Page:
Israel moved ahead on Sunday with plans laid out in February to build 1,257 housing units in the eastern Jerusalem neighborhood of Givat Hamatos.

The Israel Lands Authority opened construction tenders for contractors, Reuters reported on Monday, in a move that has elicited criticism from the Palestinian Authority, the European Union and the United Nations.

Nabil Abu Rudeineh, a spokesman for P.A. leader Mahmoud Abbas, said in a statement that settlements were illegal under international law and was part of Israel’s efforts “to kill the internationally-backed two-state solution,” according to the report.

“This is a key location between Jerusalem and Bethlehem in the occupied West Bank. Any settlement construction will cause serious damage to the prospects for a viable and contiguous Palestinian State,” E.U. foreign policy chief Josep Borrell said in a statement, according to the report.

Nickolay Mladenov, the U.N. envoy to the Middle East peace process, echoed those sentiments. “If built, [these housing units] would further consolidate a ring of settlements between Jerusalem and Bethlehem in the occupied West Bank,” he said, according to AP.

E.U. representatives touring Givat Hamatos on Monday were confronted by Jerusalem Deputy Mayor Aryeh King and members of the Im Tirtzu movement, who called them “anti-Semites” and told them to “go home.”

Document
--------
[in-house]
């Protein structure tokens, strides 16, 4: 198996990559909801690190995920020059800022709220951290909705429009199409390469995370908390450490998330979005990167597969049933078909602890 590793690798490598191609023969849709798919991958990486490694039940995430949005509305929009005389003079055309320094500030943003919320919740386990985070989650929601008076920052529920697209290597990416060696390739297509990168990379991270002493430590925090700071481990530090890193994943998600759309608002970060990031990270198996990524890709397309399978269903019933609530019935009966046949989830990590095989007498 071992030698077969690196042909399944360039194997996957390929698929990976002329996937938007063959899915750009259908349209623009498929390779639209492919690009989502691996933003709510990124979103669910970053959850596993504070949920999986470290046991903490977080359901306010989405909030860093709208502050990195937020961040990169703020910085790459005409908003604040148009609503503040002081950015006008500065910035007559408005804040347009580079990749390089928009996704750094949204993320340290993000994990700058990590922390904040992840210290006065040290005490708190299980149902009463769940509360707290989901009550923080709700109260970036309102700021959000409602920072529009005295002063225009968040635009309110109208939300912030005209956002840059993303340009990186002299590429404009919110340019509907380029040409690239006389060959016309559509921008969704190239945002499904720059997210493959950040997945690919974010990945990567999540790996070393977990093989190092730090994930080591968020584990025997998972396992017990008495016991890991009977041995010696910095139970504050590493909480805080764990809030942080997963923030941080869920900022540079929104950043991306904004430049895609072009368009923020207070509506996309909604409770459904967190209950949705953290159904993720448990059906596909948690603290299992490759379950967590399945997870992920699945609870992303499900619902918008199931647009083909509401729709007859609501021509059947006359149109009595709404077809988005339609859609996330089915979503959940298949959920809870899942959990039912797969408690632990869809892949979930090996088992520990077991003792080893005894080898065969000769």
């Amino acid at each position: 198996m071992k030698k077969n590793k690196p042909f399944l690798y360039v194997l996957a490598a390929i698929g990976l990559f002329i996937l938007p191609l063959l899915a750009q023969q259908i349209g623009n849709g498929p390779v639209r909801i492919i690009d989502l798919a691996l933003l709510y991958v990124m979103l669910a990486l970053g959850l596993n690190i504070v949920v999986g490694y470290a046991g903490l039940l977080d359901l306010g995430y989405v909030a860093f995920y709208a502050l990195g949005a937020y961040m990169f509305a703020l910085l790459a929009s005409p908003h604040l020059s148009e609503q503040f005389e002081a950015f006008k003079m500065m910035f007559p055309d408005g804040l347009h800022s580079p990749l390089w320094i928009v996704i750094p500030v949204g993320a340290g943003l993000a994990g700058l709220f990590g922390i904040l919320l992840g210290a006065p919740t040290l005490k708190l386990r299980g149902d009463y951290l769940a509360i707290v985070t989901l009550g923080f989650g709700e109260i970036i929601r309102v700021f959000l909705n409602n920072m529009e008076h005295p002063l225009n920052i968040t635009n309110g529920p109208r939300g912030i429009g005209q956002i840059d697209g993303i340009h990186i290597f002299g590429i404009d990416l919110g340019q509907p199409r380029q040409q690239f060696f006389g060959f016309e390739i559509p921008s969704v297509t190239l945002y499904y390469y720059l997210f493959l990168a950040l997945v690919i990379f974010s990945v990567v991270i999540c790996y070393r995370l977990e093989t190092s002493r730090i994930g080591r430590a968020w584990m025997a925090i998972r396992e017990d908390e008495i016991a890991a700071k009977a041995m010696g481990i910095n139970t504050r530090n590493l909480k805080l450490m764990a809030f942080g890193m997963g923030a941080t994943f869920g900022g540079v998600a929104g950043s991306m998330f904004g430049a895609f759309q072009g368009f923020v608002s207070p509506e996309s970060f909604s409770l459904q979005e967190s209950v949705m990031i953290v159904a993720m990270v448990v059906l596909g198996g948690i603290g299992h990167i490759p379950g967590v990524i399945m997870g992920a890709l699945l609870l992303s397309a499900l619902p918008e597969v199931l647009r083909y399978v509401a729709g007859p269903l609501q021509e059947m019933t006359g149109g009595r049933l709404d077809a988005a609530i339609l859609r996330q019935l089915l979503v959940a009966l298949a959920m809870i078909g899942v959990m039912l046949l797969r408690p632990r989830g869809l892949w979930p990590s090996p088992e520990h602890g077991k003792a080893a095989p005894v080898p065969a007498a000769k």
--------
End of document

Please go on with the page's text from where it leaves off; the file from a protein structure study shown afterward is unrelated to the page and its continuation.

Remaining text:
International human-rights lawyer Arsen Ostrovsky defended the Israeli government’s decision to build the housing units. In an interview with WION (India) on Monday, he said, “Just as it is not controversial for India to build homes in its capital, New Delhi, it should not be controversial for Israel to build homes in its capital, Jerusalem.”

Last November, U.S. Secretary of State Mike Pompeo U.S. announced a reversal of the 1978 State Department legal opinion that Israeli settlements in Judea and Samaria are “inconsistent with international law.”

“Calling the establishment of civilian settlements inconsistent with international law has not advanced the cause of peace,” he said. “The hard truth is that there will never be a judicial resolution to the conflict, and arguments about who is right and who is wrong as a matter of international law will not bring peace.”

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